Ray Allen called out David West for signing with the Indiana Pacers. Why? Because, Allen says the two time All-Star went for the money and listened to his ego, signing with the Indiana Pacers on a two year, $20 million contract, instead of signing for less money and a better chance, according to Ray Allen, of winning the NBA title.
Last time I checked, the Boston Celtics are a team on the decline. From NBA Champions over three years ago, as the big three grow older and older, it’s a long way to fall down. The Celtics are still contenders, but after last season’s disappointing finish to the regular season and the playoffs, losing in five games to the Miami Heat, it’s pretty natural to think their title chasing days are over.
A good GM unwilling to break the package keeps bringing in spare parts, hoping they can maintain the rusting body. A quick glance at the Cetlics’ roster and I have a feeling this will be another year without an NBA title, not even a Conference final. Both the Heat and the Bulls are better teams, and they might not be the only ones.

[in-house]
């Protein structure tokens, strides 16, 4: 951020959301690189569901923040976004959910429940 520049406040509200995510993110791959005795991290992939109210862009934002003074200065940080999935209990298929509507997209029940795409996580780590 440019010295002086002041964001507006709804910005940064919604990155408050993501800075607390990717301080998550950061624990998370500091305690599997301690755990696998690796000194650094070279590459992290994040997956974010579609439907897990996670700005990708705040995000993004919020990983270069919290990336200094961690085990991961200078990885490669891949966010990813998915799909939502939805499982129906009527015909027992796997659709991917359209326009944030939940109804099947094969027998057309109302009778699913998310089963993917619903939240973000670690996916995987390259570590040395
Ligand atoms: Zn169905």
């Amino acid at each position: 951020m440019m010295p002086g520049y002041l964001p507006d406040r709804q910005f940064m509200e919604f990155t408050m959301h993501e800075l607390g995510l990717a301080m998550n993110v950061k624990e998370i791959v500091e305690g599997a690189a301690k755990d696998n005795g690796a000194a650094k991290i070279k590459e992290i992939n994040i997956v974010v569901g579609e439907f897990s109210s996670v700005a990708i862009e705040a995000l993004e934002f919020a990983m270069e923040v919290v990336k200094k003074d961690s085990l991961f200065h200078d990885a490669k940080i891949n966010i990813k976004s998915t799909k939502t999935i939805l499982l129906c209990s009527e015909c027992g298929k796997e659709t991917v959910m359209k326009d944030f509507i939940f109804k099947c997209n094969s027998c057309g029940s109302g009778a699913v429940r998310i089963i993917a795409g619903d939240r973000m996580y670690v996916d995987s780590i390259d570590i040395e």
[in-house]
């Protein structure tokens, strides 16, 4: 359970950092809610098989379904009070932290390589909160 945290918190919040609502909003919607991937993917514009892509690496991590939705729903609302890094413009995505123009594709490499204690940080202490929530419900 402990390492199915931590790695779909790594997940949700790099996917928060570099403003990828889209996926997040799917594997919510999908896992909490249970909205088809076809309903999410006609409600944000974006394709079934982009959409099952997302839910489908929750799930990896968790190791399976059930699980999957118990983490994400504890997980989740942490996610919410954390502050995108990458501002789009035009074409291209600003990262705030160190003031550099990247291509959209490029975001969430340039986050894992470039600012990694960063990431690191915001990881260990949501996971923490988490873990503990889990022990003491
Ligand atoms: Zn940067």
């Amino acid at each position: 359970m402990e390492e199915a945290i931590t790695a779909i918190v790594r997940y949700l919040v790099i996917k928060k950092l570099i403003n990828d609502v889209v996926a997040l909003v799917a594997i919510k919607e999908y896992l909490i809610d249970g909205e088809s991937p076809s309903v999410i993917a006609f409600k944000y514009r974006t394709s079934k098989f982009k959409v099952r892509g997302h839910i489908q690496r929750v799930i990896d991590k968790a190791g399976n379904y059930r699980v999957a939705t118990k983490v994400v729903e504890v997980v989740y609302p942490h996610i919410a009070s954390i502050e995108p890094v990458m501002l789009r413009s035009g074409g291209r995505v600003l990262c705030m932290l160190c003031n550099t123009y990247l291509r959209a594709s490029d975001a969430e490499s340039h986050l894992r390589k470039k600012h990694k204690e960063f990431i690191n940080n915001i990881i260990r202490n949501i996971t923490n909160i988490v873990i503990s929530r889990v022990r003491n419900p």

Indiana made the playoffs last season for the first time since 2006, and they’re a young team on the rise. They offered West more money than what the Celtics could. West earned just over $9 million a season during the last four years for the Hornets, and despite his injury problems, he wasn’t about to take a pay cut. Averaging 19 points and 7.6 rebounds per game, why should he?
And how much does Ray Allen get? I think it’s exactly the same number, $10 million a season. Maybe he could have gotten more if he would have chosen to leave the Celtics before re-signing, but he didn’t. If he thinks that the reasons that made him take the pay cut turn him into more honorable, well, that’s a bit delusional. LeBron James took a pay cut to win titles, and it brought him nothing but hate from everyone not living in Miami. Especially from Boston. James dealt with them, for the first time in his career, a few months later.
A player has a short career span, especially when the injuries pile up like they have for West. Besides thinking first about himself and his family, there’s something refreshing about going for the smaller team that is showing promise, and maybe even more potential than the Boston Celtics this season. It’s better to go on the elevator going up than the one going down. It’s too soon to tell if the Pacers will even out win the Celtics this year (probably not), but I think that in both short-term and long-term, David West made the right choice.